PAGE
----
Nike’s mission statement is to “bring inspiration and innovation to every athlete in the world. If you have a body, you are an athlete.” To prove their own mission statement, back in 2017, Nike came out with a plus-size collection of clothing, then later created plus-size mannequins. Lots of viewpoints about the mannequins were shared online, from angry and negative ones to encouraging and positive ones. Although social media focused on the negative comments, I’d like to focus on the positive.
As someone who has a hard time finding clothes that fit or function properly for reasons other than being plus-size, I believe that Nike’s use of plus-size mannequins is an incredible way to start a conversation about increasing representation and creating a more inclusive fashion space.
People will assume that I don’t struggle when shopping for clothes because I am petite, but in reality, I think everybody struggles in one way or another. When I shop for pants, I have a hard time because the pants will fit my waistline, but they won’t always fit over my thighs. My thighs get in the way of everything, even when shopping for jean shorts. I have to get a bigger size and wear a belt with all of my jeans, dress pants, and jean shorts.
Having plus-size mannequins is a way to include everybody—even people who don’t wear plus sizes.
Everybody wants to be able to feel comfortable in the clothes they wear, especially when exercising. When doing physical activities, nobody wants to worry about their shirt not fitting properly or their pants ripping because they are too tight.
I go to the gym regularly and I often see people with attire that does not quite fit. They are constantly fiddling with their clothing, rather than focusing on their workouts. Even outside the gym there are people who are constantly fiddling with their clothes to try and make them work.
Why should people with certain body types be the only ones who get to feel comfortable in their clothes?
The diverse representation demonstrated by plus-size mannequins starts the conversation about the beauty in everyone. The mannequins in stores are usually tall and slim with abs and toned legs. I am a slim and tiny girl, but when I walk into certain stores, I compare myself to the mannequins and think about how I will look in the clothing they are wearing.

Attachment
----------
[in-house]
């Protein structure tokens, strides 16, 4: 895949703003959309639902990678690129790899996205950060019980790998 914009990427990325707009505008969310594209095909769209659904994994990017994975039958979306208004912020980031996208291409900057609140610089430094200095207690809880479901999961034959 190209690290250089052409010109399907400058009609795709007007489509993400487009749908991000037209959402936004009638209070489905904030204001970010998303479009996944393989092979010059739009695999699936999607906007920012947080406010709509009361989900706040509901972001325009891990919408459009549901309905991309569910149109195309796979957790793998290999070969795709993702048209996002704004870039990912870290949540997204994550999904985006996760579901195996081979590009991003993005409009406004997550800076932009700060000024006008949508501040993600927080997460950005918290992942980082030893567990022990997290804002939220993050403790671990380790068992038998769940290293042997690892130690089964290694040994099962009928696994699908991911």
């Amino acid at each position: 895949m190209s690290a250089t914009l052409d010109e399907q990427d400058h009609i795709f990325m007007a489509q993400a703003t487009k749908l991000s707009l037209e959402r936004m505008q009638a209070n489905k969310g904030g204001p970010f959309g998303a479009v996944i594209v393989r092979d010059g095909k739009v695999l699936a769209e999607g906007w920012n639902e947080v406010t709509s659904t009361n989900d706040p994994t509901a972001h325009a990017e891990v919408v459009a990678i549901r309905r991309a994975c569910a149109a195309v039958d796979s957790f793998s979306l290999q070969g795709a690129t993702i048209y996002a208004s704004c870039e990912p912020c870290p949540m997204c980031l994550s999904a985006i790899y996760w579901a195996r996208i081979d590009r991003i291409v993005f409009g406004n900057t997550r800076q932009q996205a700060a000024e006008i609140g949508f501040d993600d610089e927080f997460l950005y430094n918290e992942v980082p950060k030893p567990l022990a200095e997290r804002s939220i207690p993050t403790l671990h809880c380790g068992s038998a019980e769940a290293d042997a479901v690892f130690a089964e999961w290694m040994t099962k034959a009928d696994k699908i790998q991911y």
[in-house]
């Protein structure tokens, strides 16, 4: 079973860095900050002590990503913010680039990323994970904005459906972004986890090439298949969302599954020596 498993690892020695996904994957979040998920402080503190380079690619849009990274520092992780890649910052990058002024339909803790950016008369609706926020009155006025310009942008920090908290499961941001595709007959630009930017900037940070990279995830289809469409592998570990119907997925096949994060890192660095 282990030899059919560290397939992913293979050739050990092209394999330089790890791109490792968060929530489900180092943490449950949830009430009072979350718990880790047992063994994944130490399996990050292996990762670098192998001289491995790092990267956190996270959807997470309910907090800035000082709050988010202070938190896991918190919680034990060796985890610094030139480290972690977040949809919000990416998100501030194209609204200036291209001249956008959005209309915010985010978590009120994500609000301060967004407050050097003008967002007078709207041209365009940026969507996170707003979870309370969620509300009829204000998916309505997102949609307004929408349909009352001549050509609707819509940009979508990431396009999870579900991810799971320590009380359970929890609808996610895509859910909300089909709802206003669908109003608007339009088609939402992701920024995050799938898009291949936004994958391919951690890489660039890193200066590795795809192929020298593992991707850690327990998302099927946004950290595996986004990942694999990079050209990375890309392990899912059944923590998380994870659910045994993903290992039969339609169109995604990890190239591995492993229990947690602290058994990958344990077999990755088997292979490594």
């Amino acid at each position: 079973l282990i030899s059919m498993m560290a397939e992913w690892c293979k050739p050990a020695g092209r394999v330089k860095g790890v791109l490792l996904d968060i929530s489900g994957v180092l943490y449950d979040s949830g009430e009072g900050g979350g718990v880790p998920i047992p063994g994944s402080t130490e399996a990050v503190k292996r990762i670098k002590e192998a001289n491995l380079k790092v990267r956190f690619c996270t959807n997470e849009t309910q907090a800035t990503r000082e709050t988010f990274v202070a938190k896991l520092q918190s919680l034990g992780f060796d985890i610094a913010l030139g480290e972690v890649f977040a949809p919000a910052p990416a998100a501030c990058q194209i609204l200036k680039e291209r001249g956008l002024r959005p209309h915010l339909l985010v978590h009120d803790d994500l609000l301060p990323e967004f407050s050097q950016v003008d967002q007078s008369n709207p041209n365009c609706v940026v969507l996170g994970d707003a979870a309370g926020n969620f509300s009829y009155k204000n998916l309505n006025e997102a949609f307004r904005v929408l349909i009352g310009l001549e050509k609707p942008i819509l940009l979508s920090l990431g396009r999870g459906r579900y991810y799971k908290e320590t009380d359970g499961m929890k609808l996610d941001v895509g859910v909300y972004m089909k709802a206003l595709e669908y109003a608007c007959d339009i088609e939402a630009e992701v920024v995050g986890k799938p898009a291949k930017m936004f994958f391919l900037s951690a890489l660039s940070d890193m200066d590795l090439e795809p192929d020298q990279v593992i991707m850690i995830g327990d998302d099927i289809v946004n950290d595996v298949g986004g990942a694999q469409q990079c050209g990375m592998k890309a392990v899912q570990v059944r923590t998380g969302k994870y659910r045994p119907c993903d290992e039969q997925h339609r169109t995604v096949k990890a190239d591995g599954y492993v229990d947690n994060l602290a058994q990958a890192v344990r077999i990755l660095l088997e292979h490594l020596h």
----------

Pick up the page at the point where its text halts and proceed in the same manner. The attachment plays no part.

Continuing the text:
The diversity of different body types is needed in today’s society because of social media and the pressure we face. Accepting and representing women as they are, and not how the industry wants them to be, is critical for our mental health. The amount of time we young adults spend on social media scrolling through images of how we wish we looked has a harmful effect on our self-esteem.
If young girls can walk into stores and see that it is acceptable and normal to have a body without toned arms and legs, that would make a huge difference.
Nike isn’t encouraging obesity or unhealthy eating—they are normalizing body types. Plus-size mannequins should be seen as a positive and should be encouraged, as well as celebrated.
Taking the time out of your day to exercise is tough. Let me tell you: Working 25 hours a week, taking six courses in university, and trying to balance a social life while going to the gym is hard. But I believe that normalizing exercise is something that needs to be done, so I push myself to go to the gym at least three to four times a week. Believe me, physical activity with a busy schedule is 100% possible!
With the immense amount of advertising about healthy eating and lifestyles, I feel like we still push those habits to the side. There are so many benefits to exercising that help you in the long run. But how can we enjoy going to the gym or doing physical activities when we are scared of our clothes not fitting properly?
People need to realize that there are curvier women in the world who exercise, just the same as any other woman might. We need to stop equating a certain size with being healthy.
What we should remember is that women are beautiful at every size, and there should be outfit choices for everyone.
Nike has done an excellent job proving their mission statement by creating plus-size mannequins and a plus-size collection. The normalization of exercise and body types is a topic that should be highly focused on because of the amount of time we spend on social media. We need to come to the conclusion that exercise isn’t just for thin people—it is for everybody, no matter the body type. Moving joyfully helps you become friends with your body, as it is now. All women deserve, and should be encouraged, to feel good.